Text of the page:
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5 tips for safely using your credit card online

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    Credit cards have real advantages over cash, including fraud protection, budgeting simplicity and the flexibility to pay off your balance over time. But paying with a credit card is not without risk-especially on the web. 

    Secure your financial life by understanding the risks associated with online shopping and taking steps to protect your credit card on the web.

    Online threats to your credit card

    The primary threat you face when using a credit card to make online purchases is that your card number could get stolen. Once your card information is acquired by thieves, they may use it to make a purchase-or resell it to another fraudster.

    There are multiple ways a digital thief could acquire and use your credit card information improperly:

    • Within your local Wi-Fi network. If you're connected to an open Wi-Fi hotspot, someone in the immediate area may be able to intercept your web traffic. Your email, passwords and-yes-credit card number could get scooped up.
    • On an unsecured website connection. Ever notice the lock icon in your web browser's address bar, or "https" at the beginning of a URL? These signs indicate that you're on a secure connection. If you send your card info over a connection that's not secure, someone could intercept your data between your computer and the website you're browsing.
    • On malicious websites. Many fake websites exist for the sole purpose of harvesting consumers' personal information.
    • By hacking into a legitimate website. Data breaches are rare, but they do happen. If a website doesn't do enough to protect your personal information, your card number could get taken.

    5 ways to help keep your credit card safe online

    While it's true that a myriad of threats exist to your online security, you can take action to help stay safe on the web. Help protect your credit card information with the following strategies:

    1. Share your card information only with recognizable and secure websites. Ensure the information you send to a website is encrypted by looking for the lock icon or "https" in your browser's address bar. Most websites are now encrypted: if a site isn't, that may be a red flag.
    2. Log out of online stores and other personal accounts when you finish shopping. If you're using a public computer, always be sure to log out completely from your online accounts when you're done shopping. Consider doing this with your personal devices, too, for maximum protection.
    3. Consider using a password manager. Many password managers can be instructed to save your credit card information. Saving your card number this way-behind a single, very strong password-is more secure than having it saved on individual websites.
    4. Keep your browser and devices up to date. Combat hackers by ensuring all of your devices and applications are up to date.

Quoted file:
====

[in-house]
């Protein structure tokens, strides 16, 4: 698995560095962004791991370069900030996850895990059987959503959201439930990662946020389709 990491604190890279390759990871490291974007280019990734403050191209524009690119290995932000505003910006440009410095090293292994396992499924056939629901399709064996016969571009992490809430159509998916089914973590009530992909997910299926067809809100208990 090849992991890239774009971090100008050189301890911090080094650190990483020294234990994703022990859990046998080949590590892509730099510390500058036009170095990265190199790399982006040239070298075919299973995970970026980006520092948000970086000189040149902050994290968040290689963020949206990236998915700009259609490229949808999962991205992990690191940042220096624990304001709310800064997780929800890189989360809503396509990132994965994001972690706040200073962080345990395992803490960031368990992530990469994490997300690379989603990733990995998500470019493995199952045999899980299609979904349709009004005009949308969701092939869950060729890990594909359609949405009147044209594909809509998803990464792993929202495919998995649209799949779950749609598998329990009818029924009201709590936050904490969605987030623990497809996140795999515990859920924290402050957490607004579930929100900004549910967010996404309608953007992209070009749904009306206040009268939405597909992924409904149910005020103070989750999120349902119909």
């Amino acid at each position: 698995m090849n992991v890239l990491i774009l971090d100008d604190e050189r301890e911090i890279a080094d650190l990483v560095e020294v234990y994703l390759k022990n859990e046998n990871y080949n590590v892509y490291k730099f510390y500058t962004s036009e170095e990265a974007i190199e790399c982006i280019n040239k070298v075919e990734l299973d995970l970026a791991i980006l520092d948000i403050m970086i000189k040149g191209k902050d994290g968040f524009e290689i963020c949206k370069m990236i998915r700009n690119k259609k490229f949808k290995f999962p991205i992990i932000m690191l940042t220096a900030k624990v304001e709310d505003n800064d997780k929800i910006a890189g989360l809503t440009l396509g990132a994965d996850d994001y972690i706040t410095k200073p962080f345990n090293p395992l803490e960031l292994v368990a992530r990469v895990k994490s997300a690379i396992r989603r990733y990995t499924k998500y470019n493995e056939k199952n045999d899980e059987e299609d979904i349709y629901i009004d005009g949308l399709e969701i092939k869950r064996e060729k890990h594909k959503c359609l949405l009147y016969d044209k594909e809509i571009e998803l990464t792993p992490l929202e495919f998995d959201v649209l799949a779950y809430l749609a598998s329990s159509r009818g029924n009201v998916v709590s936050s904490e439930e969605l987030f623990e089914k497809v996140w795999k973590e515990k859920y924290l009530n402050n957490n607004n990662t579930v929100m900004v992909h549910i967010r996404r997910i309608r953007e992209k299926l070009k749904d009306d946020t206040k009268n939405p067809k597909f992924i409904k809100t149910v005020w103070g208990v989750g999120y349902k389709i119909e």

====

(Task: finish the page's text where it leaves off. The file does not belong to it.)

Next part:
5. Consider using a virtual card number to make online purchases. Many card issuers offer one-time-use credit card numbers known as virtual card numbers. They can be used only for a single transaction, so merchants don't receive your real card number.

    What to do if your card information is compromised or stolen

    If you realize you put your credit card information into a fraudulent or suspicious website--or have another reason to suspect your card number could be accessed by fraudsters--take the following steps to lock down your account:

    • Notify your bank or card issuer. Call your credit card issuer to let them know you think your card was compromised. It's important to act fast. You may not be liable for the fraudulent charges as long as you notify your card issuer quickly, but this varies depending on the credit issuer's policy.
    • Monitor your credit card statements closely. Even if you've taken the steps to prevent fraudulent activity on your account, it's a good idea to look at your future statements line-by-line. If you see any charges you don't recognize, you'll have up to 60 days to dispute them.
    • Review the merchants with whom you had saved your card number. Your card issuer will send you a new card free of charge if you report your old one as lost or stolen. Yet if you've saved your old card information with merchants-such as streaming services or utility companies-you'll need to update them with your new card number.

    Tips for securely using your credit card online

    A credit card is a valuable tool for shopping online, but it pays to be smart when making online purchases with credit. Stay secure by only shopping from legitimate websites and be careful where you save your card information. And as a general rule, read your credit card statements carefully to look for any fraudulent charges.

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